The inside of the tyranny smelled burnt and had chocolate colored oil(Maybe water from pressure wash getting in?). I want to note that reverse would always grind when shifting, but the inside doesn't look terrible, not that I've ever opened one up though. No metal grindings that I could see, but there was a lot of play in the input shaft
I did an initial degrease and clean on the tranny
And the transfer case is still under way
Dirt bike Sprockets work well for holding yolks while wrenching on the pinion nut
OK so we have some issues...
I've been working on getting everything stripped down and ready for rebuild kits. I have the Dana 20 stripped down and I still need to finish the transmission. But, before I continued with those I decided to turn my attention to the engine and see what kind of shape it's in before I put any money into the tranny and transfer case. I also received my bore gauge in the mail; So here we go.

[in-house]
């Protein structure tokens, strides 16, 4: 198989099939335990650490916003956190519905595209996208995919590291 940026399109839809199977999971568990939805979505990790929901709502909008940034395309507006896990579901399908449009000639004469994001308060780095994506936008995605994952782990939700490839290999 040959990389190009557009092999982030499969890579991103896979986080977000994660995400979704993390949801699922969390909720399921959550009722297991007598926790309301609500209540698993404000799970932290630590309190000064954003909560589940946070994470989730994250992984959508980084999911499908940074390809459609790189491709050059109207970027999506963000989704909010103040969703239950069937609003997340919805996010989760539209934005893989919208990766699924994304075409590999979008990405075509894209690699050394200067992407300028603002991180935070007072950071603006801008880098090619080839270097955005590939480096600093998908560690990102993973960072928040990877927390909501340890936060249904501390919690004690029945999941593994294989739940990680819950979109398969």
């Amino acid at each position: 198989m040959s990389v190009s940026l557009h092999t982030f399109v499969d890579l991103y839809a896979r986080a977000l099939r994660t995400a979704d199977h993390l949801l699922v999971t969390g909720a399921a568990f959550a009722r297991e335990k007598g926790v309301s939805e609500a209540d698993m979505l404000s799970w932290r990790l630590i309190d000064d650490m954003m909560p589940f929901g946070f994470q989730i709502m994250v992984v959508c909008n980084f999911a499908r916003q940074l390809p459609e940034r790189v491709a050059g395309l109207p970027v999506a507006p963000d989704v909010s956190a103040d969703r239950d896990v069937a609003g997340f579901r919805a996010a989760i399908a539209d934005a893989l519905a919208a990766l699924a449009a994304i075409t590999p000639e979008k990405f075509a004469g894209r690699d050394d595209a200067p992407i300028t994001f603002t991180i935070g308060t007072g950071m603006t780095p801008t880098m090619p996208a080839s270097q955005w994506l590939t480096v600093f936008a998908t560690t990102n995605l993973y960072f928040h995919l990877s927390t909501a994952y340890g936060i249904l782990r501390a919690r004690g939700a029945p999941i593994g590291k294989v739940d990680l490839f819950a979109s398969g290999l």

To begin, the timing chain was very very loose. I had about 3/4" of play, no surprise, but that and the sprockets will need replaced. I then took the rocker arm assemblies, push rods and lifters out with out trouble and the didn't look abused or anything. I then pulled the cam shaft and it too looked decent without any noticeable flat spots and excessive ware. So far no too bad.
I kept the heads on and decided to take a look at the bottom half. My brother and I began rotating the engine and heard banging around in the oil pan, oh no. What could it be!
Two main bearing cap bolts sheared!! Not good...
And since my bore gauge came in lets take a look a quick look at those bores... We pulled the heads and this is what we found: